The mindset that forbids women from church leadership misunderstands the familial nature of the church. This mindset equates leadership with greatness, but does not equate greatness with service like Jesus does. It is a mindset out of step with Jesus Christ.

Consider these questions:

Have you ever heard someone opposed to female leadership express the same opposition against women serving children in the nursery or helping out in the kitchen?

If Jesus is the model, and if Jesus equates leadership with service, then why would women be permitted to serve in one way and not another?

And, I don’t suppose that anyone would make the case that teaching is not a service. Most church “services” are composed almost entirely of teaching.

And what is the effective difference between washing feet and washing dishes? Is changing diapers a loving service? Would the Father redeem his beloved child from filth?

What is the gospel? Can you teach the gospel of Christ without the loving service of Jesus? Can you lovingly serve like Jesus without teaching an example?

5 Father is the Model. Jesus modeled the heart of his Father. In fact, Jesus claimed to do only what he saw his Father model. And he commanded his followers to do the same.

Very truly I tell you, the Son can do nothing by himself; he can do only what he sees his Father doing, because whatever the Father does the Son also does.
[John 5:19]

As the Father has loved me I have also loved you; remain in my love. If you keep my commandments, you will remain in my love, just as I have kept my Father’s commandments and remain in his love. I have spoken these things to you that my joy may be in you and your joy may be made full. This is my commandment: that you love one another as I have loved you.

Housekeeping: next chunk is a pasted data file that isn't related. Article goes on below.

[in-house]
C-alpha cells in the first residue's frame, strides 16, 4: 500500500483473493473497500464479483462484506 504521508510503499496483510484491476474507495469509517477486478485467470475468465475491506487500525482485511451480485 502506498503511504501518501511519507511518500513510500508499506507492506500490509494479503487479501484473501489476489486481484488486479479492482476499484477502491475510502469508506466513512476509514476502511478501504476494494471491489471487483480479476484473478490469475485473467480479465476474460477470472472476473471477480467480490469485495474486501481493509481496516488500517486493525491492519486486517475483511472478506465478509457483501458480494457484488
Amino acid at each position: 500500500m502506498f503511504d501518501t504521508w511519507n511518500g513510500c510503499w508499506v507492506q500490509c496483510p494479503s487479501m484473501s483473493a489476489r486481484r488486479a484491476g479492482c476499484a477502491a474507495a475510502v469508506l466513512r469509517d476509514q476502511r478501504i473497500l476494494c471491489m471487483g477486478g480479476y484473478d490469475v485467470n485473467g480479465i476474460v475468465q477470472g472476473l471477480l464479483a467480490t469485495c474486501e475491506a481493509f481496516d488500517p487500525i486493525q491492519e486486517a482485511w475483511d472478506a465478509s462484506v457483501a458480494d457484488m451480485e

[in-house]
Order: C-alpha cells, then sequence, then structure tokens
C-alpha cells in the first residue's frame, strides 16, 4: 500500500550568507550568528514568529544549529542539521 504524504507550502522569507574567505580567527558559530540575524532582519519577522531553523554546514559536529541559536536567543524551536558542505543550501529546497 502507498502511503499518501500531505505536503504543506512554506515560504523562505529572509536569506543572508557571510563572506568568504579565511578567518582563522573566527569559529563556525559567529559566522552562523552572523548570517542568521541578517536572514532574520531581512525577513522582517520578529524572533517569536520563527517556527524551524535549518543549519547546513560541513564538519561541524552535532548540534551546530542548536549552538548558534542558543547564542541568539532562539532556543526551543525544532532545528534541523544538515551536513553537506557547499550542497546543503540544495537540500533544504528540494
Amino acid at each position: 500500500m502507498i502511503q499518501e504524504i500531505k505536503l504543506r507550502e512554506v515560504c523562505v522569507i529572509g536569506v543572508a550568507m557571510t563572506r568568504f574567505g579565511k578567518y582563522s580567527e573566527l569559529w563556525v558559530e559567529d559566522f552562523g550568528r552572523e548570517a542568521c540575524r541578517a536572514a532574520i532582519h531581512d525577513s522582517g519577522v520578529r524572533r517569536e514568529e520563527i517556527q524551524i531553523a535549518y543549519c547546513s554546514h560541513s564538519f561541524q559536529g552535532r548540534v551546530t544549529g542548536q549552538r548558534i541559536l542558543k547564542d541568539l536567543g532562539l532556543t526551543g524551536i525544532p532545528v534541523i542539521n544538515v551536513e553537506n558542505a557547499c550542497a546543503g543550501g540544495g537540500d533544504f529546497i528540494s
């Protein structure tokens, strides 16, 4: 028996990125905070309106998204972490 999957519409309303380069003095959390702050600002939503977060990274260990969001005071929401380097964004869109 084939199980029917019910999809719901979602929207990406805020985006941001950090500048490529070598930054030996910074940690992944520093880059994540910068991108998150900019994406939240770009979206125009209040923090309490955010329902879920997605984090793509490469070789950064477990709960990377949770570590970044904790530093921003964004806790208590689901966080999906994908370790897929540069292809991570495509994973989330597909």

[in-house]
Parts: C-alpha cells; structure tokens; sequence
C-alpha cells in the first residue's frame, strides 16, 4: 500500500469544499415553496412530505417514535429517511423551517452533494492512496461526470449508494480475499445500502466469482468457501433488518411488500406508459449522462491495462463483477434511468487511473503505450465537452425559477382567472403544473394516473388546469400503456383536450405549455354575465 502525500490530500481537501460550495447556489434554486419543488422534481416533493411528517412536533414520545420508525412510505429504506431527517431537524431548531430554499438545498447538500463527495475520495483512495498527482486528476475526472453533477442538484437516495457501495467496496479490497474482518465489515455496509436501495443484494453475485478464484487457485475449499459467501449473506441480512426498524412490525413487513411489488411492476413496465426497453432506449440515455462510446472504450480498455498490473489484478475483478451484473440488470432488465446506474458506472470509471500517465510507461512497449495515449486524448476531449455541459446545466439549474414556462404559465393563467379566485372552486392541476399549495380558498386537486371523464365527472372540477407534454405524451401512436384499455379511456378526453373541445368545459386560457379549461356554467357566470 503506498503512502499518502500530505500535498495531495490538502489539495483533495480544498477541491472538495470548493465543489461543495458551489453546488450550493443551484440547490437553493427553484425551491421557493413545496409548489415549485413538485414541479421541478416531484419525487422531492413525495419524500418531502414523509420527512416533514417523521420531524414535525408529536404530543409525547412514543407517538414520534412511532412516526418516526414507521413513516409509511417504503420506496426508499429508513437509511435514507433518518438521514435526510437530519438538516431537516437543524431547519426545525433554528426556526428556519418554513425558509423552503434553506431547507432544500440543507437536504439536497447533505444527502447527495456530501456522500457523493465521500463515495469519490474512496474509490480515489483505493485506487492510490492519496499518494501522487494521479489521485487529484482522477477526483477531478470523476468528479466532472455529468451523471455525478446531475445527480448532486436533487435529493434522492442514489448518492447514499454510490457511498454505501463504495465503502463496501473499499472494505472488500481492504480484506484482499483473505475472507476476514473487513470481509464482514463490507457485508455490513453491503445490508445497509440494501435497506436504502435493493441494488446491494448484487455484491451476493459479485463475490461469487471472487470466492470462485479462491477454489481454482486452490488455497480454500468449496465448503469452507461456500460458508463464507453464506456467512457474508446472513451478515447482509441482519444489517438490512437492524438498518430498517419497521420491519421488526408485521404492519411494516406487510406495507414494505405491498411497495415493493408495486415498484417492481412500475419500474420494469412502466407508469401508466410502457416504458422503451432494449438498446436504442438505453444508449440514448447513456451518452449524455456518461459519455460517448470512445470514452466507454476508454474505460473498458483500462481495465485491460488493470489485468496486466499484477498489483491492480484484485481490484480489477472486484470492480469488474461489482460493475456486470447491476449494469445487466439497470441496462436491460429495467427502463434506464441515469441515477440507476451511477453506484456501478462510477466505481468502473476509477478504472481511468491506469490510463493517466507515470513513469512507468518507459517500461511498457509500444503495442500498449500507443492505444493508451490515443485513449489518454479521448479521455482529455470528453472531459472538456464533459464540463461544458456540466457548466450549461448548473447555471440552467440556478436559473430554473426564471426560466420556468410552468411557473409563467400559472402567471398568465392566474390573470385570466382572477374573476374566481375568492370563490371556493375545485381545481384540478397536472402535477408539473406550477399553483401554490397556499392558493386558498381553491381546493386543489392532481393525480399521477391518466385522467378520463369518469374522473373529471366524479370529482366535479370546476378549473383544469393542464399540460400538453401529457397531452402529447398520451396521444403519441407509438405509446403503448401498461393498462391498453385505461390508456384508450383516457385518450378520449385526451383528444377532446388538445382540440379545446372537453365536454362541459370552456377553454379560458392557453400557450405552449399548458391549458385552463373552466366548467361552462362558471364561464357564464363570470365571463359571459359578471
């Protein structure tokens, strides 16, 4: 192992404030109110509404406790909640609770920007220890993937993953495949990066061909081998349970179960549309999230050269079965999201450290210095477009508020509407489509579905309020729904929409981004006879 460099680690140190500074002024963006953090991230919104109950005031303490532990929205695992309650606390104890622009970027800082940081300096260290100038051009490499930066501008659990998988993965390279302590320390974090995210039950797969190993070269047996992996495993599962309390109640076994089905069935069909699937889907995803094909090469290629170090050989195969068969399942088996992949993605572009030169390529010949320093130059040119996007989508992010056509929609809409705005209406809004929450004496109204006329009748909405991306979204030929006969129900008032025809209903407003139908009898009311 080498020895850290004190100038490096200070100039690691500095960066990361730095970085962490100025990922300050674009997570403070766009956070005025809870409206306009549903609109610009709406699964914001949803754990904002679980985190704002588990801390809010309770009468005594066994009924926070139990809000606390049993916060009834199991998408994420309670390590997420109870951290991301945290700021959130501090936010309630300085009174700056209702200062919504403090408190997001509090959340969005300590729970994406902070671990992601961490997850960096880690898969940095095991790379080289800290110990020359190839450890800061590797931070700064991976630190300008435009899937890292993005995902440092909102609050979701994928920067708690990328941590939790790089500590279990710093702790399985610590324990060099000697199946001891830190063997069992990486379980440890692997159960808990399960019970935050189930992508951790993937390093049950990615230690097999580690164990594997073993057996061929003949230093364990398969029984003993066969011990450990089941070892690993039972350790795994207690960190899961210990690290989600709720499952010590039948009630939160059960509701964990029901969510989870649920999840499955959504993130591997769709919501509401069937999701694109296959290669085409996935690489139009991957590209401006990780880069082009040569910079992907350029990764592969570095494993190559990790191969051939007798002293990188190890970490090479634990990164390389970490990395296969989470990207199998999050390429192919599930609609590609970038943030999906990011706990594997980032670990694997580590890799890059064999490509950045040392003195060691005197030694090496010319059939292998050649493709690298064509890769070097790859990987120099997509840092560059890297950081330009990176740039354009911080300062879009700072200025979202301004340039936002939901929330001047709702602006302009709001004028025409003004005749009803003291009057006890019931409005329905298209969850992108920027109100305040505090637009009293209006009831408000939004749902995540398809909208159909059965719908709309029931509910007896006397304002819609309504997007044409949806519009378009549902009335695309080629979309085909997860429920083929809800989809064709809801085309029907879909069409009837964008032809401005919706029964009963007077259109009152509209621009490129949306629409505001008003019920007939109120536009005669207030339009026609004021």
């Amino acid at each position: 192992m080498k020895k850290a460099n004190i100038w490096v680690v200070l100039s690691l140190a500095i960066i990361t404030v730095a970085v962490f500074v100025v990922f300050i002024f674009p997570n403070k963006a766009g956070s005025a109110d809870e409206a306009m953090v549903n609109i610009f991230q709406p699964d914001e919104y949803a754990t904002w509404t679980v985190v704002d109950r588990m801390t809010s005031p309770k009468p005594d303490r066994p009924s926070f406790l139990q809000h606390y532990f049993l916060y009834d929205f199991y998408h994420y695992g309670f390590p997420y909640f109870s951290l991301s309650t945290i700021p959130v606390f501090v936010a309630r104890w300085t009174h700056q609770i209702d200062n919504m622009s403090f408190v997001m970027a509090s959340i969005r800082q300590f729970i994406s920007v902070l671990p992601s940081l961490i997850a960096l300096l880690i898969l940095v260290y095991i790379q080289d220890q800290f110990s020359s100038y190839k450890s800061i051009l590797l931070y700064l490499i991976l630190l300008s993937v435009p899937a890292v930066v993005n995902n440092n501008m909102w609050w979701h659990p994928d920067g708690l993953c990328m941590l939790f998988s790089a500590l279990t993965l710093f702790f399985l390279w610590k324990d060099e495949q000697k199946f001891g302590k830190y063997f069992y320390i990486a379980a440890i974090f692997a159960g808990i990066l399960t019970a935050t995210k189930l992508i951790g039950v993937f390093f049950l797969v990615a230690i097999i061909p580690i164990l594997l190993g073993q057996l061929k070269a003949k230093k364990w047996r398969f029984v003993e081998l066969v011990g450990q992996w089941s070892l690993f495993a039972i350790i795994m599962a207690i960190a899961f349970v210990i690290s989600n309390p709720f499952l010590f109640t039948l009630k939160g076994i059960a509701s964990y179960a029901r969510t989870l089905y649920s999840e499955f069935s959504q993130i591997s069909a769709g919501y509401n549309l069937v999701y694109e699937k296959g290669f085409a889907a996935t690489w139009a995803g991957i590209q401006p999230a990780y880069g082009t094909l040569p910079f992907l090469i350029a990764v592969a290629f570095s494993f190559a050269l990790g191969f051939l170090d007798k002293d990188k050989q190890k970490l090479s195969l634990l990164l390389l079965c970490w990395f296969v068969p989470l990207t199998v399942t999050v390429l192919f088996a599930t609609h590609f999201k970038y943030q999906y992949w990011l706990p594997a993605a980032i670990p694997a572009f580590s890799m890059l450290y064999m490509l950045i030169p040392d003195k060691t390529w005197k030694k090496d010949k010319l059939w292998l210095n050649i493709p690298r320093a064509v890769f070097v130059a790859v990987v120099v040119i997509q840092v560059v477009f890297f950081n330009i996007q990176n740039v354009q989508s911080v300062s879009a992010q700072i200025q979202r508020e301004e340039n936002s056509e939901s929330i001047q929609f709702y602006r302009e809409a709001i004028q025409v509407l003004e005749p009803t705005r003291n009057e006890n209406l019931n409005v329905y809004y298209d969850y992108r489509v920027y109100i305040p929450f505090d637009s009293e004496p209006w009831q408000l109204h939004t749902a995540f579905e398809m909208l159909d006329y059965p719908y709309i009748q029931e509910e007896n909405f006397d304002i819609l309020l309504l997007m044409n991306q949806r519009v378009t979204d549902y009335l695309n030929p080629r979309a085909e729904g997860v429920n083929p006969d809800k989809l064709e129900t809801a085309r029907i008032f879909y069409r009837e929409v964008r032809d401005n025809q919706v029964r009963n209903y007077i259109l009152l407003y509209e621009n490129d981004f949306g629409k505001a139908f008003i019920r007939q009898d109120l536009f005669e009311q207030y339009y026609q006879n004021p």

[John 15:9–12]

When Jesus saw behavior in the character of his Father, he adopted it as his own. And he taught his followers to do likewise — to love as they had been loved. So, back at the supper, why did Jesus demonstrate his love by washing feet?

He did what he saw his Father doing. Near the beginning of his ministry, Jesus’s own feet were washed in the middle of a dinner.

“One of the Pharisees asked him to eat with him, and he went into the Pharisee’s house and reclined at table. And behold, a woman of the city, who was a sinner, when she learned that he was reclining at table in the Pharisee’s house, brought an alabaster flask of ointment, and standing behind him at his feet, weeping, she began to wet his feet with her tears and wiped them with the hair of her head and kissed his feet and anointed them with the ointment.” [Luke 7: 36–38]

While his host questioned Jesus’s ministry credentials because of his interaction with this woman, Jesus interpreted the service as a loving expression of thankfulness in good faith. Later, when he was reaching for a way to demonstrate the incredible love of his Father to his disciples, when he wanted an example of humble service that was worthy of imitation, he followed the example of this great woman.

For followers of Christ, authentic leadership is loving service, just like Jesus, just like the Father. This standard holds true for both men and women. We do not wield authority over one another, but serve one another in love. We do not know one another according to the flesh — neither heritage, nor class, nor sex, nor conception circumstance — but according to Christ in us, who has made us imagers of God’s righteousness in the new creation.

So God created man in his own image,
in the image of God he created him;
male and female he created them. [Genesis 1:27]


I recognize that there are many reasonable questions a student can ask of 1 Timothy. I am not trying to minimize the messiness of textual inquiry. Instead, I am attempting to help Christian readers consider the experience-based worldview of Timothy as the intended recipient of the letter.

For an accessible consideration of this text by a scholar, I recommend this excellent article by Margaret Mowczko.